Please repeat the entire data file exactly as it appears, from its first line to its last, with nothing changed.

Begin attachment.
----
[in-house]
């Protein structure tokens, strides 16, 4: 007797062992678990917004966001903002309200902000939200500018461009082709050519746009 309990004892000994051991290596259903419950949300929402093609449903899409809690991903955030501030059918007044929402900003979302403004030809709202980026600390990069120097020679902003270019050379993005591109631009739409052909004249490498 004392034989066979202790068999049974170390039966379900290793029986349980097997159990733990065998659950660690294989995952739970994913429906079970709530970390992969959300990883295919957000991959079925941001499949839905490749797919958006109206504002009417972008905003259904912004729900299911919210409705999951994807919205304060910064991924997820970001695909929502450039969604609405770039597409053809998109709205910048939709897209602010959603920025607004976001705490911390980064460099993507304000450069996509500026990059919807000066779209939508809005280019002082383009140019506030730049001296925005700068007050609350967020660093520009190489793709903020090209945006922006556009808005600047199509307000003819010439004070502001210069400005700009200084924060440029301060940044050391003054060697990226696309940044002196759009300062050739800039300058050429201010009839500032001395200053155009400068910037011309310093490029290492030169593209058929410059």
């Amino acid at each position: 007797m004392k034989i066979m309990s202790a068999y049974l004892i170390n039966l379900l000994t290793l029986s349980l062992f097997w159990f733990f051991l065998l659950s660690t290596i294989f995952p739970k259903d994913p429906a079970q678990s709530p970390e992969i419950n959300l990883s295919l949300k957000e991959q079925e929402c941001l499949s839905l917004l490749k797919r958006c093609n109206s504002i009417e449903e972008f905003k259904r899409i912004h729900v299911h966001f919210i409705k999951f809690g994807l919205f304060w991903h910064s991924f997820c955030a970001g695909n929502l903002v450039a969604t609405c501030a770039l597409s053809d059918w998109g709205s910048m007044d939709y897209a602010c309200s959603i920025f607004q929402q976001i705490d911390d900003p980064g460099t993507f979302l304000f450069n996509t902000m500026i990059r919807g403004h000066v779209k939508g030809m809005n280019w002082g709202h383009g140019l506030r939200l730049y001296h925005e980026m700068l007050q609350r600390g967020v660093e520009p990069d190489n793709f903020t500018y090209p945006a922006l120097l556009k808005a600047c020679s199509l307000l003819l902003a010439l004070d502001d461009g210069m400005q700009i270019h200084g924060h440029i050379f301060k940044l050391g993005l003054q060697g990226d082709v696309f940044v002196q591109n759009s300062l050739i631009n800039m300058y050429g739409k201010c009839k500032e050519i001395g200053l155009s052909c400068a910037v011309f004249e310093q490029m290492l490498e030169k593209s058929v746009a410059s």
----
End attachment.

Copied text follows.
[in-house]
């Protein structure tokens, strides 16, 4: 007797062992678990917004966001903002309200902000939200500018461009082709050519746009 309990004892000994051991290596259903419950949300929402093609449903899409809690991903955030501030059918007044929402900003979302403004030809709202980026600390990069120097020679902003270019050379993005591109631009739409052909004249490498 004392034989066979202790068999049974170390039966379900290793029986349980097997159990733990065998659950660690294989995952739970994913429906079970709530970390992969959300990883295919957000991959079925941001499949839905490749797919958006109206504002009417972008905003259904912004729900299911919210409705999951994807919205304060910064991924997820970001695909929502450039969604609405770039597409053809998109709205910048939709897209602010959603920025607004976001705490911390980064460099993507304000450069996509500026990059919807000066779209939508809005280019002082383009140019506030730049001296925005700068007050609350967020660093520009190489793709903020090209945006922006556009808005600047199509307000003819010439004070502001210069400005700009200084924060440029301060940044050391003054060697990226696309940044002196759009300062050739800039300058050429201010009839500032001395200053155009400068910037011309310093490029290492030169593209058929410059």
């Amino acid at each position: 007797m004392k034989i066979m309990s202790a068999y049974l004892i170390n039966l379900l000994t290793l029986s349980l062992f097997w159990f733990f051991l065998l659950s660690t290596i294989f995952p739970k259903d994913p429906a079970q678990s709530p970390e992969i419950n959300l990883s295919l949300k957000e991959q079925e929402c941001l499949s839905l917004l490749k797919r958006c093609n109206s504002i009417e449903e972008f905003k259904r899409i912004h729900v299911h966001f919210i409705k999951f809690g994807l919205f304060w991903h910064s991924f997820c955030a970001g695909n929502l903002v450039a969604t609405c501030a770039l597409s053809d059918w998109g709205s910048m007044d939709y897209a602010c309200s959603i920025f607004q929402q976001i705490d911390d900003p980064g460099t993507f979302l304000f450069n996509t902000m500026i990059r919807g403004h000066v779209k939508g030809m809005n280019w002082g709202h383009g140019l506030r939200l730049y001296h925005e980026m700068l007050q609350r600390g967020v660093e520009p990069d190489n793709f903020t500018y090209p945006a922006l120097l556009k808005a600047c020679s199509l307000l003819l902003a010439l004070d502001d461009g210069m400005q700009i270019h200084g924060h440029i050379f301060k940044l050391g993005l003054q060697g990226d082709v696309f940044v002196q591109n759009s300062l050739i631009n800039m300058y050429g739409k201010c009839k500032e050519i001395g200053l155009s052909c400068a910037v011309f004249e310093q490029m290492l490498e030169k593209s058929v746009a410059s």